The second release in August from this label comes from Glasgow's very own Tomorrow Syndicate called Future Tense. They are robots from the future so you can expect sci-fi sounds, space-tronica, lots of vintage synths and every drum beat taken from the Neu book of repetition. This record is available on vinyl LP and this specific version, in a reverse board sleeve, is limited to 300 copies. Released on Polytechnic Youth.
Staff note from Clinton:
Oh come on.....please can we have *some* originality when it comes to kosmische psych? this ticks all the relevant boxes though for anyone into the in vogue space/kraut but is more replication rather than innovation. Eventually some good songwriting lurks beneath the one finger synth solos and Neu drum patterns For fans of the Earlies, Jane Weaver.
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- PY69 / LP on Polytechnic Youth. Limited REPRESS of 300 NUMBERED copies in reverse board sleeve
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- Future Tense by Tomorrow Syndicate
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Polytechnic Youth serve up the psych pop because if they didn’t, who would, right? Whom will take the call of heroism? On their latest micro-smash, they introduce Glasgow’s Tomorrow Syndicate, a band lost in time, space, and indeed, Europe: the hallmarks of this record are old school German rock bands with dinky keyboards and uncompromising beats, the kind who created their drama in subtle patches rather than in dynamic range.
Bless them, it’s low-key. They push small moments of melodic triumph through very steadfast rhythmic ideas, the whole thing sounding kinda deliberately tinny so that us mere mortals can enjoy a palatable version of the cosmos. Tunes like “Altered State” and “Dreamscape” have the easy, breezy guitar throughlines of bands like Broadcast, and even the catchier bands that streamlined them, like Deerhunter -- ultimately though, they belong to an older time, the cheesy synths and lyrical sci-fi pulp combining to create something decidedly vintage.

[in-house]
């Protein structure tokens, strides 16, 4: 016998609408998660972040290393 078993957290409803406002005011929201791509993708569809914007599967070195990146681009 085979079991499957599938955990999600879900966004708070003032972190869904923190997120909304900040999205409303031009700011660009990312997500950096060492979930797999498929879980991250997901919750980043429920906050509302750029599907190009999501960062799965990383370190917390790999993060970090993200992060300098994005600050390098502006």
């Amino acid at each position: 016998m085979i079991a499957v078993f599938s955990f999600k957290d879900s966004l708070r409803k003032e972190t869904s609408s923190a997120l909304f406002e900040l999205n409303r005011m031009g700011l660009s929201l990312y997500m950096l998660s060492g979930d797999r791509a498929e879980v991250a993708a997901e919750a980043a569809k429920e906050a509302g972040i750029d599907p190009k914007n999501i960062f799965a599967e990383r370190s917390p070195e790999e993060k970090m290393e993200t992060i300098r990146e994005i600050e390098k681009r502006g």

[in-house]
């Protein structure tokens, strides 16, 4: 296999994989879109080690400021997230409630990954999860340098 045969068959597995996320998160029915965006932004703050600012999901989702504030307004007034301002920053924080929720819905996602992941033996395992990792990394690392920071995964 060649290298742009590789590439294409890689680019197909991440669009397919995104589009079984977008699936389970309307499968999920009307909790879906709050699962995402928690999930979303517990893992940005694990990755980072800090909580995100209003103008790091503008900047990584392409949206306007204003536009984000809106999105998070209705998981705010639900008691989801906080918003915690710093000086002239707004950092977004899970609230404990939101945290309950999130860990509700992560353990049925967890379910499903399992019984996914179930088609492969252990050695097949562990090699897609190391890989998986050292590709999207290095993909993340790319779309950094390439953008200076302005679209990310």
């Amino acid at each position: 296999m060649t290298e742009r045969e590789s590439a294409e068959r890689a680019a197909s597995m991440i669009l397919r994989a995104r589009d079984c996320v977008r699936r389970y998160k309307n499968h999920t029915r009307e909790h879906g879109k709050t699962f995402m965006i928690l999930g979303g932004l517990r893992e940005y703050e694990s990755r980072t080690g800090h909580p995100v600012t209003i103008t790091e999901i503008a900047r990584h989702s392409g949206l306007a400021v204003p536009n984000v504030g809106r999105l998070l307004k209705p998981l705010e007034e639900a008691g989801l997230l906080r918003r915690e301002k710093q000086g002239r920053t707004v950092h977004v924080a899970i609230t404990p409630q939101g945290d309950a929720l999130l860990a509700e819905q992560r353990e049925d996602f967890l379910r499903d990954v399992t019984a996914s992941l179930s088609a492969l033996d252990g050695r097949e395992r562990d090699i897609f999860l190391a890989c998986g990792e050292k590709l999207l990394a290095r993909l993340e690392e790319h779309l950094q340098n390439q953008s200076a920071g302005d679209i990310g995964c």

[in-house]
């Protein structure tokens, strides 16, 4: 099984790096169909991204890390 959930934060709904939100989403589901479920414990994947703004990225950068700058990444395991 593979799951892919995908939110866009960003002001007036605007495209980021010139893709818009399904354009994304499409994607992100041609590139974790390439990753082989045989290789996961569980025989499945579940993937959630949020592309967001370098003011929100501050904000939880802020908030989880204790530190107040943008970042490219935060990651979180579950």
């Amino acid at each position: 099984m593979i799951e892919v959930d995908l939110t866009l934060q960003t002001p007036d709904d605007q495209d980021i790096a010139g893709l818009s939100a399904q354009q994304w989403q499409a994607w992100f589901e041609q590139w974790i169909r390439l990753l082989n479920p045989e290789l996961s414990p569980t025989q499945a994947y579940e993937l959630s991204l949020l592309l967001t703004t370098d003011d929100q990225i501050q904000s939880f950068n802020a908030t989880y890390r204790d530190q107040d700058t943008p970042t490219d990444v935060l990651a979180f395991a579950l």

There’s something to be said for this record staying in its gear: marked by a quietness and a homogeneity (you’ll hear those chords strummed the same way a few good times), the record becomes a lounger’s krautrock record, one that takes you on a journey, but only around your living room. Give or take a few corny lyrics about the multiverse, it’s a record with nabbing, because they’re keen to send a simple, subtle hook your way -- tracks like “Into the Void” are pure space rock balm. As far as I'm concerned, that's the place.
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